• What are the responsibilities of your job?
    • What are the most interesting aspects of your job?
    • What are the basic requirements for your job?
    • What courses/training/professional organizations would you recommend in order to get into this field?
    • What entry level jobs are helpful in transitioning into your occupation?
    • What is the best way to transition from my current job to a job in your department/occupation?
    • What are the salary ranges for various jobs in this department/occupation?
    • What aspects of a career in this field do you consider positive or negative?
    • Would a person with my current background fit into this field?
    • What are the most common challenges in this department/occupation?
    • Is travel/overtime/flexible schedules a part of the work environment in this industry?
    • How does your job compare with others in the same department?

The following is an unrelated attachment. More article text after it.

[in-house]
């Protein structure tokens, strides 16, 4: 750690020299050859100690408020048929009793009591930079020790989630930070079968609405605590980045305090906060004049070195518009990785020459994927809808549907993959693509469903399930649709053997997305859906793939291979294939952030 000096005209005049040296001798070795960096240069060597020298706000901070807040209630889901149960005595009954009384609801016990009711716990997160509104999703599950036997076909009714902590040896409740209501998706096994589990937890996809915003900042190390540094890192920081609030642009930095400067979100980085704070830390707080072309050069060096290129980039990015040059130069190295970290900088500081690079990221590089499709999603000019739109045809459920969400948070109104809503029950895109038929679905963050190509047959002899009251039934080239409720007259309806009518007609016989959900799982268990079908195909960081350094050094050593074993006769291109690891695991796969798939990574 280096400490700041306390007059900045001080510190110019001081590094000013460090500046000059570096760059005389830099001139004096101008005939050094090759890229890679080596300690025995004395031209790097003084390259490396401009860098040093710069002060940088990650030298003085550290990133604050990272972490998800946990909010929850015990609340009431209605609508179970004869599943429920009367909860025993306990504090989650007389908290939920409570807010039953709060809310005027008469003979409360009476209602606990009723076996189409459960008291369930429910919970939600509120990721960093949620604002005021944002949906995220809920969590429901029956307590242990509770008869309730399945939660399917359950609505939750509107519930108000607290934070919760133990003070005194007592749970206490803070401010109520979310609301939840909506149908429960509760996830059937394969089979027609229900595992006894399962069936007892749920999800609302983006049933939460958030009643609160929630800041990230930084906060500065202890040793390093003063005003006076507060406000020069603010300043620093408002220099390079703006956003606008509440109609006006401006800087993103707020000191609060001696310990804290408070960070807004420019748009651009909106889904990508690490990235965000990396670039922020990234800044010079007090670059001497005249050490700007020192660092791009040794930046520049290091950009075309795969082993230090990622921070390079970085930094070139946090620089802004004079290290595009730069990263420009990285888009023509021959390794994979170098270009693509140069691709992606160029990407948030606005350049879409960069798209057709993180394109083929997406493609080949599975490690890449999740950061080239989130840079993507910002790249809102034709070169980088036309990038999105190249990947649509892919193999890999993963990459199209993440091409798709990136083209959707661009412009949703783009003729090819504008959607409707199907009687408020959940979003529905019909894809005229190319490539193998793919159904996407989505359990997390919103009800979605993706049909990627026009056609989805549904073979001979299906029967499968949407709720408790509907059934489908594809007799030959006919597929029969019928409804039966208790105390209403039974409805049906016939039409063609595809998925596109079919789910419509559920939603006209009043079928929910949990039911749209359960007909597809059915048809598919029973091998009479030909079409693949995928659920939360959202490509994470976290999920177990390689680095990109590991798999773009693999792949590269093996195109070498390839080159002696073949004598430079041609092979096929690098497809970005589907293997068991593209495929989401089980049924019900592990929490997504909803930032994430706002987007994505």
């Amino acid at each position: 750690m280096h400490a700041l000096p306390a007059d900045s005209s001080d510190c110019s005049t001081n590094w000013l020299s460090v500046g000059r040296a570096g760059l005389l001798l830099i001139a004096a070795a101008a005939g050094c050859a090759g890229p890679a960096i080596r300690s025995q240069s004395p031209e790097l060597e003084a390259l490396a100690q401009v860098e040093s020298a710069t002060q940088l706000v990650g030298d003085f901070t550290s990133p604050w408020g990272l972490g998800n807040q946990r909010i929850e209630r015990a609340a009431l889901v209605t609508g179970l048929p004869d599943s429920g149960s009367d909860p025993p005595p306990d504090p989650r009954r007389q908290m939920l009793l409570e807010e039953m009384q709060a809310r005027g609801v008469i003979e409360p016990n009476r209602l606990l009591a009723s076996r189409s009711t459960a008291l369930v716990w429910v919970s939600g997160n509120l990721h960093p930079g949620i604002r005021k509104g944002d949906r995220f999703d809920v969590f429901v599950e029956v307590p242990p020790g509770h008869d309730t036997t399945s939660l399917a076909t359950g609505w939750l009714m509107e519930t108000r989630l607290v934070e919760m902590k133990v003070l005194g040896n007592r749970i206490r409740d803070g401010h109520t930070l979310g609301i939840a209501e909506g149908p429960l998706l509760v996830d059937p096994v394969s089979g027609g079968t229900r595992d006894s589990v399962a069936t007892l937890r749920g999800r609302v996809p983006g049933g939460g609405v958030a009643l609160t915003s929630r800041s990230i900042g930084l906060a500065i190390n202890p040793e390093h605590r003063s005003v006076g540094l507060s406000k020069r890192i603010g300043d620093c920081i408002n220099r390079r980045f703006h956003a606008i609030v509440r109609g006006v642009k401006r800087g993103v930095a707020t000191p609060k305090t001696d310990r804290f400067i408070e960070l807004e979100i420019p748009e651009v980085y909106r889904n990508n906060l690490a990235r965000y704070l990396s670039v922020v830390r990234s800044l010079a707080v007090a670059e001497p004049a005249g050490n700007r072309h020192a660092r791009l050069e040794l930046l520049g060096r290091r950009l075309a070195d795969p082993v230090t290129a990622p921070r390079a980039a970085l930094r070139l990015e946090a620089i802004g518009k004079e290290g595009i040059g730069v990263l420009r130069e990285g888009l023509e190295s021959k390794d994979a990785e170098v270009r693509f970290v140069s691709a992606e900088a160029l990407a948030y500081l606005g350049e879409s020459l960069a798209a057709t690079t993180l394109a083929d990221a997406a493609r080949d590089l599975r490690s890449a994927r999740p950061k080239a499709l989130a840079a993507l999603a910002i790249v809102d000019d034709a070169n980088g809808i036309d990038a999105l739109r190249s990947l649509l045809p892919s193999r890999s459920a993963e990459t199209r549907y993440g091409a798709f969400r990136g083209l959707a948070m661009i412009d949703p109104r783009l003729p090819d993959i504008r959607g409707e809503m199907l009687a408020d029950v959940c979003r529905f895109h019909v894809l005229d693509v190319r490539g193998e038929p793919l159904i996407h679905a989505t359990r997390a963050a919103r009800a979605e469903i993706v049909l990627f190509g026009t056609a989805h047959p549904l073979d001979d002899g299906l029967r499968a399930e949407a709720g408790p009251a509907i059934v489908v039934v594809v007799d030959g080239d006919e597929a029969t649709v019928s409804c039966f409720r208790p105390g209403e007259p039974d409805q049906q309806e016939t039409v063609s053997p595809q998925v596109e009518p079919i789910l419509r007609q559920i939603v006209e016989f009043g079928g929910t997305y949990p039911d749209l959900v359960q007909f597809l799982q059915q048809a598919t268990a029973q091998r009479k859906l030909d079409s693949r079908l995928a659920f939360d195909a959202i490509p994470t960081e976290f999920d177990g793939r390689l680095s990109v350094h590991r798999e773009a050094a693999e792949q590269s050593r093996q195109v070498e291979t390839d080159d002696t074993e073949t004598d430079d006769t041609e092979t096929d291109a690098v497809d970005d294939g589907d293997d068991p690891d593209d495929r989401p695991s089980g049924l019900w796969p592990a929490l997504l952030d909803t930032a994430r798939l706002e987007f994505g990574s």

• Who are the experts in this field? Why are they considered experts?
    • What professional associations are there in this industry? In your occupation? 
    • What journals or magazines would you recommend I read?
    • Are there some websites that you suggest I explore?
    • Who else should I talk to about this occupation?


    • Where do you see a job like yours leading to within the university/within your department?
    • Are there other areas in your industry that you find yourself interested in/that relate to your areas of expertise?
    • How do you see jobs in this area changing over the next few years?
    • What can I do to prepare myself to keep up with these changes?


    It is not intended that you ask all of the above questions. Choose your questions wisely and modify them appropriately.  The person you are interviewing is extending a courtesy to you, and it is best to show respect for their time and willingness to share information; informational interview typically should last no more than 30 minutes, so plan accordingly.